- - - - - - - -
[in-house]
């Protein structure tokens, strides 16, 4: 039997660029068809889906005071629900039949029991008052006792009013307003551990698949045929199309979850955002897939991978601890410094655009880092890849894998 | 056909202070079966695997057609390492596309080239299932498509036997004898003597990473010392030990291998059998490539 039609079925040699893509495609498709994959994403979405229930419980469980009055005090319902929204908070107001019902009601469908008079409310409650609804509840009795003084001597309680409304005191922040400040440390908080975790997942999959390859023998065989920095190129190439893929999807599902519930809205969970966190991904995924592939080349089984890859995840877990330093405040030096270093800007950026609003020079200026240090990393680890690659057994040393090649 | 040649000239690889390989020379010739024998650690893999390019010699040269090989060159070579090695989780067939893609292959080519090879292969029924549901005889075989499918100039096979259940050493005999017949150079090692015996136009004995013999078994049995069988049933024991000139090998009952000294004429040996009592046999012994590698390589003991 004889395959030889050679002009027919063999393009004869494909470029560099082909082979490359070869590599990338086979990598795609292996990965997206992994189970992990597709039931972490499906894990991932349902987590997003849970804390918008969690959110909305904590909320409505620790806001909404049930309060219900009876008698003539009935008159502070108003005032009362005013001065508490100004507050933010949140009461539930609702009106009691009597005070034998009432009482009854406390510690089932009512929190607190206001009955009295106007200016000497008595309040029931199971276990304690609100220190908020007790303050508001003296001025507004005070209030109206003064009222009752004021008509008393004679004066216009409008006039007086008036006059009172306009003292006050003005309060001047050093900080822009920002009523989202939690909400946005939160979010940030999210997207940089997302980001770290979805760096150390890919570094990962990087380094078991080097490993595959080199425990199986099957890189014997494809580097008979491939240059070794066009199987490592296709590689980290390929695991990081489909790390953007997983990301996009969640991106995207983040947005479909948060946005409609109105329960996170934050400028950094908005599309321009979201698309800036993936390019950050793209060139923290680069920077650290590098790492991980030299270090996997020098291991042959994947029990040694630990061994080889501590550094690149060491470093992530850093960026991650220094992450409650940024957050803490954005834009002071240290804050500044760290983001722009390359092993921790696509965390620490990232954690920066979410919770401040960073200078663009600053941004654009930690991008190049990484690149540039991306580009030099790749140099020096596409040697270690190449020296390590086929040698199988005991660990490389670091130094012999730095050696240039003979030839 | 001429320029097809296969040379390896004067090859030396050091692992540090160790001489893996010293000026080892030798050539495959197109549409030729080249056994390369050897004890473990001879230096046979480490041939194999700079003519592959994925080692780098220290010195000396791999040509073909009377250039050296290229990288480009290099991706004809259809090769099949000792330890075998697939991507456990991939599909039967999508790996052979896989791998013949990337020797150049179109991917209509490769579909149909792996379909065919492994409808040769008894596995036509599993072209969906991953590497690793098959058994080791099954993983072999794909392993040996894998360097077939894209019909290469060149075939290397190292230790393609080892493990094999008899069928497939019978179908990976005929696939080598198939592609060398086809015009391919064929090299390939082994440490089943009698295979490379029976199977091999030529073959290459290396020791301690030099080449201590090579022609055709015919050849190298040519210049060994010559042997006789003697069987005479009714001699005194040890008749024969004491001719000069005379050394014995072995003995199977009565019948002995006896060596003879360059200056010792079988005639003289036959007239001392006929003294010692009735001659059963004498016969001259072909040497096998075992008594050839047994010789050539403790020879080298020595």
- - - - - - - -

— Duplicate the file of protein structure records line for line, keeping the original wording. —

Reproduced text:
[in-house]
């Protein structure tokens, strides 16, 4: 039997660029068809889906005071629900039949029991008052006792009013307003551990698949045929199309979850955002897939991978601890410094655009880092890849894998 | 056909202070079966695997057609390492596309080239299932498509036997004898003597990473010392030990291998059998490539 039609079925040699893509495609498709994959994403979405229930419980469980009055005090319902929204908070107001019902009601469908008079409310409650609804509840009795003084001597309680409304005191922040400040440390908080975790997942999959390859023998065989920095190129190439893929999807599902519930809205969970966190991904995924592939080349089984890859995840877990330093405040030096270093800007950026609003020079200026240090990393680890690659057994040393090649 | 040649000239690889390989020379010739024998650690893999390019010699040269090989060159070579090695989780067939893609292959080519090879292969029924549901005889075989499918100039096979259940050493005999017949150079090692015996136009004995013999078994049995069988049933024991000139090998009952000294004429040996009592046999012994590698390589003991 004889395959030889050679002009027919063999393009004869494909470029560099082909082979490359070869590599990338086979990598795609292996990965997206992994189970992990597709039931972490499906894990991932349902987590997003849970804390918008969690959110909305904590909320409505620790806001909404049930309060219900009876008698003539009935008159502070108003005032009362005013001065508490100004507050933010949140009461539930609702009106009691009597005070034998009432009482009854406390510690089932009512929190607190206001009955009295106007200016000497008595309040029931199971276990304690609100220190908020007790303050508001003296001025507004005070209030109206003064009222009752004021008509008393004679004066216009409008006039007086008036006059009172306009003292006050003005309060001047050093900080822009920002009523989202939690909400946005939160979010940030999210997207940089997302980001770290979805760096150390890919570094990962990087380094078991080097490993595959080199425990199986099957890189014997494809580097008979491939240059070794066009199987490592296709590689980290390929695991990081489909790390953007997983990301996009969640991106995207983040947005479909948060946005409609109105329960996170934050400028950094908005599309321009979201698309800036993936390019950050793209060139923290680069920077650290590098790492991980030299270090996997020098291991042959994947029990040694630990061994080889501590550094690149060491470093992530850093960026991650220094992450409650940024957050803490954005834009002071240290804050500044760290983001722009390359092993921790696509965390620490990232954690920066979410919770401040960073200078663009600053941004654009930690991008190049990484690149540039991306580009030099790749140099020096596409040697270690190449020296390590086929040698199988005991660990490389670091130094012999730095050696240039003979030839 | 001429320029097809296969040379390896004067090859030396050091692992540090160790001489893996010293000026080892030798050539495959197109549409030729080249056994390369050897004890473990001879230096046979480490041939194999700079003519592959994925080692780098220290010195000396791999040509073909009377250039050296290229990288480009290099991706004809259809090769099949000792330890075998697939991507456990991939599909039967999508790996052979896989791998013949990337020797150049179109991917209509490769579909149909792996379909065919492994409808040769008894596995036509599993072209969906991953590497690793098959058994080791099954993983072999794909392993040996894998360097077939894209019909290469060149075939290397190292230790393609080892493990094999008899069928497939019978179908990976005929696939080598198939592609060398086809015009391919064929090299390939082994440490089943009698295979490379029976199977091999030529073959290459290396020791301690030099080449201590090579022609055709015919050849190298040519210049060994010559042997006789003697069987005479009714001699005194040890008749024969004491001719000069005379050394014995072995003995199977009565019948002995006896060596003879360059200056010792079988005639003289036959007239001392006929003294010692009735001659059963004498016969001259072909040497096998075992008594050839047994010789050539403790020879080298020595």